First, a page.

About * All * Landform * Compass * Related Topics

Return to list Review by Clear Englebert
David H. Engel & Suchart Phummai - Field Guide to Tropical Plants of Asia

This is must-have book for those traveling to tropical Asia. It covers primarily plants of current horticultural interest.  It's a great small size (6 by 9) to be a comprehensive field-guide (think Peterson's and Audubon field guides.)  It covers over 300 species of plants with color photographs. There are almost 400 photographs, so some plants have more than one photo. And it's got the same user-friendly format that we've become gratefully used to in fine field guides. The arrangement is by type of plant (trees, shrubs, vines, ground covers, and bedding plants.) Each of those categories is subdivided by flower, foliage, and fruit. We all know how handy it is to be able to identify a plant by its flower. So do the authors, because under Shrubs the categorization is further broken down by not just the usual red, pink/violet, white, and yellow, but we also find "Color Anomalies." Right there on page 167 is Yesterday, Today, and Tomorrow (Brunfelsia hopeana) --- a very cool anomaly of flowers changing from purple to blue to white over a three-day-period. Also under Shrubs, one of the color categories is lavender/blue. It's a small extra category, but one that shows care by the authors.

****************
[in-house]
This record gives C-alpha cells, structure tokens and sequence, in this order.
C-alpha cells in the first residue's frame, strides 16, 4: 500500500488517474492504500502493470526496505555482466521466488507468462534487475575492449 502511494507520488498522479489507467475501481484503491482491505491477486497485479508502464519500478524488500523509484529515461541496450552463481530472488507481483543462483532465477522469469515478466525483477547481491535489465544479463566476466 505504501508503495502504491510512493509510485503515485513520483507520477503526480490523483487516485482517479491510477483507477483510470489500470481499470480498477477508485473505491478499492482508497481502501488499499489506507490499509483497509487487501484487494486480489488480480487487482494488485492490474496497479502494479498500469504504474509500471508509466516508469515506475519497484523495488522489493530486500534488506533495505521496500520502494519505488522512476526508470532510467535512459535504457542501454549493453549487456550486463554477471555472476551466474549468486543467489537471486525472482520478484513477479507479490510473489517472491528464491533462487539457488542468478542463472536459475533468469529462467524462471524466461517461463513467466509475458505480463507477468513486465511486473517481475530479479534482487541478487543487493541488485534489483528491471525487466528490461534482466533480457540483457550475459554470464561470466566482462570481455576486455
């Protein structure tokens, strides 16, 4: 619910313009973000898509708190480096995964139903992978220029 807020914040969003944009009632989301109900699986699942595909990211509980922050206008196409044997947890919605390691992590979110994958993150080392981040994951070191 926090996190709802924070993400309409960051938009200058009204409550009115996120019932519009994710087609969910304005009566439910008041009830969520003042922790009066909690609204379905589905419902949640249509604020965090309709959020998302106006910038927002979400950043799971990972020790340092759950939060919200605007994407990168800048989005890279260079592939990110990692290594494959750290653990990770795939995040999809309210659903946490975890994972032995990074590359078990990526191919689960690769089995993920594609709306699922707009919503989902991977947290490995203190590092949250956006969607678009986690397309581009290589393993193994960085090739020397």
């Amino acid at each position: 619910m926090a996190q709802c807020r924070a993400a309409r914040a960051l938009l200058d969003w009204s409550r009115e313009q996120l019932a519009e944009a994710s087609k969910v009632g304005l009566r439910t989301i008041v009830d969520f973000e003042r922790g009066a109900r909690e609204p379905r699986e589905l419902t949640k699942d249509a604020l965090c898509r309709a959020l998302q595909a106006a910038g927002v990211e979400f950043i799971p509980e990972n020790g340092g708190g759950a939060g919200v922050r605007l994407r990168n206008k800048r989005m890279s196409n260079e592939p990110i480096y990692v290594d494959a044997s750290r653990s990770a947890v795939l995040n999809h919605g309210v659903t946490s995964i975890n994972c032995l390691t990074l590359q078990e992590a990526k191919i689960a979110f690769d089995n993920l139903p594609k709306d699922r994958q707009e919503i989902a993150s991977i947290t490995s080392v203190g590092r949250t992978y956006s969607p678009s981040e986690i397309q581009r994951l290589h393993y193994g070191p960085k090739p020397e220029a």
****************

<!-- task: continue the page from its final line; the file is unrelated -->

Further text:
It is that degree of care that causes me to recommend this book to those of us who aren't traveling to Asia. Even if you're just traveling around your tropical neighborhood, this book could sure come in handy. The combination of luscious color photos and good descriptions make it a dandy wish book. "Ooh that looks nice.  I wonder if I could call around and find one of those for the garden." I showed this book to someone who had been gardening in Hawaii for decades, and here's exactly what they said: " I like this book because it has so much of what is here in Hawaii. It could have been printed just for Hawaii."

It is an extremely useful companion to Tropical Ornamentals by Arthur Whistler, also published by Timber Press. The Whistler book is arranged by botanical name and has more info.  Field Guide to Tropical Plants of Asia is, however, the first book to pick up when you just don't know what that plant is you're looking at.

Timber Press, Portland, Oregon, 2002, (800) 327-5680, www.timberpress.com, 0-88192-542-X, 280 pages, drawings and color photographs, paperback, $19.95

Leave Comment